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On the basis of its fiscal solvency in five separate categories, Ohio ranks 11th among the US states and Puerto Rico for its fiscal health. On a cash basis, Ohio has between 4.64 and 6.22 times the cash needed to cover short-term liabilities. Revenues exceed expenses by 5 percent, producing a surplus of $278 per capita. Net assets are 10 percent of total assets, and total liabilities are 54 percent of total assets, for a total liability per capita of $3,579. Total debt is $17.75 billion. Unfunded liabilities are $262.47 billion, and other postemployment benefits (OPEB) are $15.46 billion. Total liabilities are equal to 61 percent of state personal income.

Key Terms

  • Cash solvency measures whether a state has enough cash to cover its short-term bills, which include accounts payable, vouchers, warrants, and short-term debt. (Ohio ranks 5th.)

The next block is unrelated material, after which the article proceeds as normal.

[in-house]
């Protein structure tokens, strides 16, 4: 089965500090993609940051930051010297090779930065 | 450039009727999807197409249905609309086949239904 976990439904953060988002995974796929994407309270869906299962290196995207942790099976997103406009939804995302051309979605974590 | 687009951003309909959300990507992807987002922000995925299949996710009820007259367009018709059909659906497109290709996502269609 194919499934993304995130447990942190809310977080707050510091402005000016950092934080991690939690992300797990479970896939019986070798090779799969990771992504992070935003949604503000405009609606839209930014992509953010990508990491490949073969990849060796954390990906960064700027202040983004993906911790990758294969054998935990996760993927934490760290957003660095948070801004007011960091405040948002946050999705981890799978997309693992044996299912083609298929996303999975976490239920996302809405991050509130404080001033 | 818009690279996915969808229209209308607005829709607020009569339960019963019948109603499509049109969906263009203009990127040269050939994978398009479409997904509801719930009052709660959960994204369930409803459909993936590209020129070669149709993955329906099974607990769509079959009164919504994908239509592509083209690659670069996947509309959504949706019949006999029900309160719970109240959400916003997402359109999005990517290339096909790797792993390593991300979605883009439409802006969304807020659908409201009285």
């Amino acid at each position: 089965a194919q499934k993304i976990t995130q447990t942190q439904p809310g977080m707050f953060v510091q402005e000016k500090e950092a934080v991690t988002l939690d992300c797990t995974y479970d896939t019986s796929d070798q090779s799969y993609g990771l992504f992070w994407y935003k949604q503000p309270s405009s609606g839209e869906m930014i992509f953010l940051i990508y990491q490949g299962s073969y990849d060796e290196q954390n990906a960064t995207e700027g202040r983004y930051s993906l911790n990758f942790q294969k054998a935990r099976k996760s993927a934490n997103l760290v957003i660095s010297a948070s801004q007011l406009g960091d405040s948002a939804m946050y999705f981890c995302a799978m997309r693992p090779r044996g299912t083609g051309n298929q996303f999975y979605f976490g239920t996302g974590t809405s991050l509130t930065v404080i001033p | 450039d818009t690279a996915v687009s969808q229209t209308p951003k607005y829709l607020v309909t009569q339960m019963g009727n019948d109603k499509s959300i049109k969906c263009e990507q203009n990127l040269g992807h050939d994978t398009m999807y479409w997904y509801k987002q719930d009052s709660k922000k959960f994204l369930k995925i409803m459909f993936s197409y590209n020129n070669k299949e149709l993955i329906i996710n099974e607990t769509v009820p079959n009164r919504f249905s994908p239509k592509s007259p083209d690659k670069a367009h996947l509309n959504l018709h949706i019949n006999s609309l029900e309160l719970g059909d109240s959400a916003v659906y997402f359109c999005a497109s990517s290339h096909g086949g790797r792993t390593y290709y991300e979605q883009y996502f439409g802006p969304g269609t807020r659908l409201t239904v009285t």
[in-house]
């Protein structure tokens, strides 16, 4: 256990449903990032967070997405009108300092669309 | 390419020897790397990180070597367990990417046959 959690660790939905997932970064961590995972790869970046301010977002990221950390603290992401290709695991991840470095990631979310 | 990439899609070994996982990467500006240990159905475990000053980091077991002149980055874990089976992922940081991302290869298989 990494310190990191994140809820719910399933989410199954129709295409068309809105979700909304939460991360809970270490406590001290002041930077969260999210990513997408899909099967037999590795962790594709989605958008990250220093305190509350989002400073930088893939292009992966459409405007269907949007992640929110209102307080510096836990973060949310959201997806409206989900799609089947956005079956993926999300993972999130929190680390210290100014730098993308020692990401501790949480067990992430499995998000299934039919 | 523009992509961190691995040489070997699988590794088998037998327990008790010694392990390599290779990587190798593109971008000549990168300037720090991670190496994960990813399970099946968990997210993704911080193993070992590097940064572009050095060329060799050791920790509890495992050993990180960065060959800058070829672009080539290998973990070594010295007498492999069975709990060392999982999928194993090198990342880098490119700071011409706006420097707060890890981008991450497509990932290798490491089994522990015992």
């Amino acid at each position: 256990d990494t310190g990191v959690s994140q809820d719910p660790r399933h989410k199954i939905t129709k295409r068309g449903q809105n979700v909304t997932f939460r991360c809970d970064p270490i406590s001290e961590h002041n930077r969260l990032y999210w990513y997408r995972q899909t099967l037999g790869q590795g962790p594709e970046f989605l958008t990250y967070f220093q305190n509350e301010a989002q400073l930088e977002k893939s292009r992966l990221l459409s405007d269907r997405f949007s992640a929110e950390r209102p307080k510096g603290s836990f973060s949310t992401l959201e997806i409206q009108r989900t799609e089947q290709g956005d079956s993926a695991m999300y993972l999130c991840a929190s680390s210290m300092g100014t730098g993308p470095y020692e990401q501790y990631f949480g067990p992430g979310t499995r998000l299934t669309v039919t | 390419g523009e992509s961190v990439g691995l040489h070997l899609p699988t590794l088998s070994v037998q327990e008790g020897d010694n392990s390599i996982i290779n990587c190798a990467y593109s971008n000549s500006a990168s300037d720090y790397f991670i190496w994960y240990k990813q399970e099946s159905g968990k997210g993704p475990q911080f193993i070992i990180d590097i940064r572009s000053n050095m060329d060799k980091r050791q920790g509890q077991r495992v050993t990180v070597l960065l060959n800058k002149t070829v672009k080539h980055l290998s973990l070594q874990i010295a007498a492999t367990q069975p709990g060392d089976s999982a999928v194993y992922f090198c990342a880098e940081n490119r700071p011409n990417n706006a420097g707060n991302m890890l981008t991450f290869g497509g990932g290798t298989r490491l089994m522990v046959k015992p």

• Budget solvency measures whether a state can cover its fiscal year spending using current revenues. Did it run a shortfall during the year? (Ohio ranks 18th.)
  • Long-run solvency measures whether a state has a hedge against large long-term liabilities. Are enough assets available to cushion the state from potential shocks or long-term fiscal risks? (Ohio ranks 38th.)
  • Service-level solvency measures how high taxes, revenues, and spending are when compared to state personal income. Do states have enough “fiscal slack”? If spending commitments demand more revenues, are states in a good position to increase taxes without harming the economy? Is spending high or low relative to the tax base? (Ohio ranks 21st.)
  • Trust fund solvency measures how much debt a state has. How large are unfunded pension liabilities, OPEB liabilities, and state debt compared to the state personal income? (Ohio ranks 48th.)

For a complete explanation of the methodology used to calculate Ohio's fiscal health rankings, download the full paper and the dataset at mercatus.org/statefiscalrankings-2016-edition.